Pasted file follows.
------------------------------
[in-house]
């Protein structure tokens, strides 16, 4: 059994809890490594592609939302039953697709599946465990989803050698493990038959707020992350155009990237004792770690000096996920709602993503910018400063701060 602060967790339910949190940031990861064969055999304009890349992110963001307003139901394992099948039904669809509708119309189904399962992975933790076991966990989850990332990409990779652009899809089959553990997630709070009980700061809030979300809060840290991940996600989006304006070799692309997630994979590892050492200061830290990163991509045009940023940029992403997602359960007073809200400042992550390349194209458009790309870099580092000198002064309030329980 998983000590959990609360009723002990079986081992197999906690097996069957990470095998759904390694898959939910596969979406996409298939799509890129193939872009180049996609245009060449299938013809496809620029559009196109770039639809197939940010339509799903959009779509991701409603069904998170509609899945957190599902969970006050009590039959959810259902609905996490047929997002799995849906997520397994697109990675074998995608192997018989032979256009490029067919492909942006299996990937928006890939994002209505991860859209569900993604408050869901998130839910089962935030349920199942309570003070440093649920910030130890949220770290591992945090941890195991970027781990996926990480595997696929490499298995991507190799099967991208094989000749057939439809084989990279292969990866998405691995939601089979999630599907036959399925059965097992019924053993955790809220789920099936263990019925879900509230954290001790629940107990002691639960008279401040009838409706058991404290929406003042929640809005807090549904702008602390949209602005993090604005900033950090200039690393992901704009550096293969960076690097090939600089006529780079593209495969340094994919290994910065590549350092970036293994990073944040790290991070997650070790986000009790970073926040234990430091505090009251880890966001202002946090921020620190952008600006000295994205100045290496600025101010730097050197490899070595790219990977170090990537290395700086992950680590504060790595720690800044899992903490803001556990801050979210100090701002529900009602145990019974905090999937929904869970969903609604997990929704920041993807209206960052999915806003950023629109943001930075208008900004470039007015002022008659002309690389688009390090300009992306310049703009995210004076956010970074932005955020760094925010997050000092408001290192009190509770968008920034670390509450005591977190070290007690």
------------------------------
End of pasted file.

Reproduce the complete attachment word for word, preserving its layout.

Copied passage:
[in-house]
């Protein structure tokens, strides 16, 4: 059994809890490594592609939302039953697709599946465990989803050698493990038959707020992350155009990237004792770690000096996920709602993503910018400063701060 602060967790339910949190940031990861064969055999304009890349992110963001307003139901394992099948039904669809509708119309189904399962992975933790076991966990989850990332990409990779652009899809089959553990997630709070009980700061809030979300809060840290991940996600989006304006070799692309997630994979590892050492200061830290990163991509045009940023940029992403997602359960007073809200400042992550390349194209458009790309870099580092000198002064309030329980 998983000590959990609360009723002990079986081992197999906690097996069957990470095998759904390694898959939910596969979406996409298939799509890129193939872009180049996609245009060449299938013809496809620029559009196109770039639809197939940010339509799903959009779509991701409603069904998170509609899945957190599902969970006050009590039959959810259902609905996490047929997002799995849906997520397994697109990675074998995608192997018989032979256009490029067919492909942006299996990937928006890939994002209505991860859209569900993604408050869901998130839910089962935030349920199942309570003070440093649920910030130890949220770290591992945090941890195991970027781990996926990480595997696929490499298995991507190799099967991208094989000749057939439809084989990279292969990866998405691995939601089979999630599907036959399925059965097992019924053993955790809220789920099936263990019925879900509230954290001790629940107990002691639960008279401040009838409706058991404290929406003042929640809005807090549904702008602390949209602005993090604005900033950090200039690393992901704009550096293969960076690097090939600089006529780079593209495969340094994919290994910065590549350092970036293994990073944040790290991070997650070790986000009790970073926040234990430091505090009251880890966001202002946090921020620190952008600006000295994205100045290496600025101010730097050197490899070595790219990977170090990537290395700086992950680590504060790595720690800044899992903490803001556990801050979210100090701002529900009602145990019974905090999937929904869970969903609604997990929704920041993807209206960052999915806003950023629109943001930075208008900004470039007015002022008659002309690389688009390090300009992306310049703009995210004076956010970074932005955020760094925010997050000092408001290192009190509770968008920034670390509450005591977190070290007690």